Acting the way you would act in a real life situation
Building meaningful relationships
These foundational concepts are hugely helpful in making Twitter really work for you. And when you’re ready to build on these foundations and scale your Twitter engagement and reach, there are some useful next-level tactics that work great, too. I’ve had a chance to test out some of the advanced tips and tricks to more followers and increased engagement on Twitter, and I’d love to share them with you and hear what you think!
1. The strategic way to follow people on Twitter
If you’re trying to promote a business or a startup using Twitter, you typically need three things to make it work:
A story (or a message)
Let’s focus on reach.
If you go to followerwonk.com and search for “content marketing,” sort it by “social authority” and pick the first five individual (not company) Twitter accounts, you’ll notice an interesting pattern:
“Follow Followers”—a feature that enables you to see who’s following a specific Twitter account
“Flush”—shows you who you’re following that isn’t following you back
One of the most strategic ways to get new followers who are relevant to your content and niche is to follow people who are already following a Twitter account that you share the same target audience with.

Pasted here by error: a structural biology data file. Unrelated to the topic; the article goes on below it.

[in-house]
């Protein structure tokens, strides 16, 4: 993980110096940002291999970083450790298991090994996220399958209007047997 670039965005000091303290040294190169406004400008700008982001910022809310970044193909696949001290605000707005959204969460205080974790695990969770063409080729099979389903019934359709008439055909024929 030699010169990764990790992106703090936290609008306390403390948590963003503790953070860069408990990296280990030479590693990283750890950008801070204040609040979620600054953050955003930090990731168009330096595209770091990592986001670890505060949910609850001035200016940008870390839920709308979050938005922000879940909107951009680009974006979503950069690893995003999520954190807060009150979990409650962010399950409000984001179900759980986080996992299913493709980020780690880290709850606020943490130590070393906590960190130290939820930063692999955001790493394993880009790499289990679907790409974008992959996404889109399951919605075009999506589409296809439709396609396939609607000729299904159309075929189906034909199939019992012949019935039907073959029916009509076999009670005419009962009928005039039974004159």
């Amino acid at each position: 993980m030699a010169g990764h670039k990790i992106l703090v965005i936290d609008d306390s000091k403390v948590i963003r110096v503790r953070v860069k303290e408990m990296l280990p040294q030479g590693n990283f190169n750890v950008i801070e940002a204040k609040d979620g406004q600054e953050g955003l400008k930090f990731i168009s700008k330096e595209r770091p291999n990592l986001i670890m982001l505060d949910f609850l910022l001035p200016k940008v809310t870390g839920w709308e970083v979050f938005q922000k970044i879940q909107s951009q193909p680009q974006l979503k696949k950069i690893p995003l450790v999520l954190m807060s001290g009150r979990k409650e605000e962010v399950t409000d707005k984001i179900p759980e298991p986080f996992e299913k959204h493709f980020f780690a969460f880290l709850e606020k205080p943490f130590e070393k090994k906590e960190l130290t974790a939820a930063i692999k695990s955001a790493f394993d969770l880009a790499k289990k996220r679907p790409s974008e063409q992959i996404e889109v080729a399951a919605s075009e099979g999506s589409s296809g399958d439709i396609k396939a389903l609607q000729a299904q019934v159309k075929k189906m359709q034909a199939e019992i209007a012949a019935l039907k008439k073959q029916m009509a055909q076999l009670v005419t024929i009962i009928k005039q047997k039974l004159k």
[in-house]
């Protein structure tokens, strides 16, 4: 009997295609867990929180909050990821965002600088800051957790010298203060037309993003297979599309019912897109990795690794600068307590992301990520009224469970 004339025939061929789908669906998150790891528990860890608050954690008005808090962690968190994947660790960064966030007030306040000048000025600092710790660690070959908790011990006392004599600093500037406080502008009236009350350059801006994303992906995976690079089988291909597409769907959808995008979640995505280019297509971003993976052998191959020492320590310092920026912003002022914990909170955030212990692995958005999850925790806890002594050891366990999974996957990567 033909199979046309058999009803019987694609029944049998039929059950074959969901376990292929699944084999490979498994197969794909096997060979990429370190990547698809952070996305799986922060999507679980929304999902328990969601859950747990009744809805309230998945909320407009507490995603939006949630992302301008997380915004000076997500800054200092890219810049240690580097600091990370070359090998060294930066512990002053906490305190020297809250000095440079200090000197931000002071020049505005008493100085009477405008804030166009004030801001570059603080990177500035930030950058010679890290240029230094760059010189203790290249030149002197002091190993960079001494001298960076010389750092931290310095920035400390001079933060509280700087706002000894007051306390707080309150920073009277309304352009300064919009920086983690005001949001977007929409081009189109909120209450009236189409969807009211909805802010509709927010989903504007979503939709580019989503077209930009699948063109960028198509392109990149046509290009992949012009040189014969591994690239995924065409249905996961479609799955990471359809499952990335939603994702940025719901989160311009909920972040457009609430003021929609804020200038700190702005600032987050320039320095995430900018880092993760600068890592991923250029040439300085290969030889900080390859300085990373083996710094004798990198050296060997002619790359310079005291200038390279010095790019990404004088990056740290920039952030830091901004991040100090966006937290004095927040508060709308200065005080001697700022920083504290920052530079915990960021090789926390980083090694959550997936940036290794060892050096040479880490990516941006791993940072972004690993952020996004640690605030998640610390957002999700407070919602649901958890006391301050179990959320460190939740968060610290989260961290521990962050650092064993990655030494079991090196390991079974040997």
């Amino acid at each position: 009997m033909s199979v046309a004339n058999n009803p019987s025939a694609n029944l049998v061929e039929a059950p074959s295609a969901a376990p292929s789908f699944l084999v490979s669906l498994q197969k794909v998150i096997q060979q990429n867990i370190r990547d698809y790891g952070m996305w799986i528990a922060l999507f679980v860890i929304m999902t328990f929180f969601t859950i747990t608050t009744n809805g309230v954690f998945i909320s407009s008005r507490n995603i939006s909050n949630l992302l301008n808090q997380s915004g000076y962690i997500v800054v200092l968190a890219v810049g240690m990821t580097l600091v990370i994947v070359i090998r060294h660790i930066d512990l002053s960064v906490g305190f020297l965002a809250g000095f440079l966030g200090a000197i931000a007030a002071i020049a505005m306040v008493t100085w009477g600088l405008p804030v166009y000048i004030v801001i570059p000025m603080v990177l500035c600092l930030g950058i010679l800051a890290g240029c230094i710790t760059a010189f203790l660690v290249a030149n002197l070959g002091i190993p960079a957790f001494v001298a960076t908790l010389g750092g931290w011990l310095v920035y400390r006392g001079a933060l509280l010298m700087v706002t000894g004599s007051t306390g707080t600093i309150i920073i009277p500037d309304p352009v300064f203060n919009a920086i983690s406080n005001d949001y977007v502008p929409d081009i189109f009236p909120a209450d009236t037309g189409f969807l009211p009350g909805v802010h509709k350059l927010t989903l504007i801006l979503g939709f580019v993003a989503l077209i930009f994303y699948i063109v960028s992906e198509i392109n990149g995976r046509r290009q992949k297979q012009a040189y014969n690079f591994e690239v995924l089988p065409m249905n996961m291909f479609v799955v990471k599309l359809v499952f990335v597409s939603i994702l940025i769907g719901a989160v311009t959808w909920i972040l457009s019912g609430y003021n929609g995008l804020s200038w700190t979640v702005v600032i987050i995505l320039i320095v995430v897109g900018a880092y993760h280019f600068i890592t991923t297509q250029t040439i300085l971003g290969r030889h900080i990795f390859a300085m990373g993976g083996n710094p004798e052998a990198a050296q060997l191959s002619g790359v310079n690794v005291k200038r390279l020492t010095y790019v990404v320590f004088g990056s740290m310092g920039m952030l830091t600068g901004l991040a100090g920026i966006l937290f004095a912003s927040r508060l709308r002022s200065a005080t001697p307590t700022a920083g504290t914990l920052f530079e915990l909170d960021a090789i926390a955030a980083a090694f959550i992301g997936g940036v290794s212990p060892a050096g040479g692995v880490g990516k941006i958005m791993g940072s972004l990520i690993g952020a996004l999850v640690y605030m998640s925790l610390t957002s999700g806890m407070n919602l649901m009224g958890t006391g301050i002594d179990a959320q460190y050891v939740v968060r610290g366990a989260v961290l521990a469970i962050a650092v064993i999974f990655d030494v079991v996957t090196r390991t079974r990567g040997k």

On Tweepi, you can find this information in the “Follow Followers” section. Enter the username of a Twitter user you admire and you can see all the users who are following that account. Choose a large handful to follow, and you are likely to see many of these users follow you back. I usually get a follow back rate of about 20-25%.
Now for part two: Flushing.
Every so often, you can check into the Tweepi tool to see all the people you are following but are not following you back. If you want to keep your following/follower ratio balanced, you can use this information to clean up the list of people you follow (tools like Tweepi also can show you which accounts are no longer active, too).
Using this method of finding targeted, relevant people to follow on Twitter and regularly checking in with my follow/follower ratio, I was able to see some great results.
I went from 10-12 people following me per week to about a 100 per week.
Also, my engagement improved by over 32%.
More people are clicking on my content (raised my average by about 3x) and sharing it.
2. The effective way to share a call-to-action
Occasionally, you may have the opportunity to engage with individuals and share with your community about some awesome things going on at your site—new products, new announcements, new ways to connect and share with one another. You don’t have to be shy with promoting (more on this below). It also feels great to do so in the right way.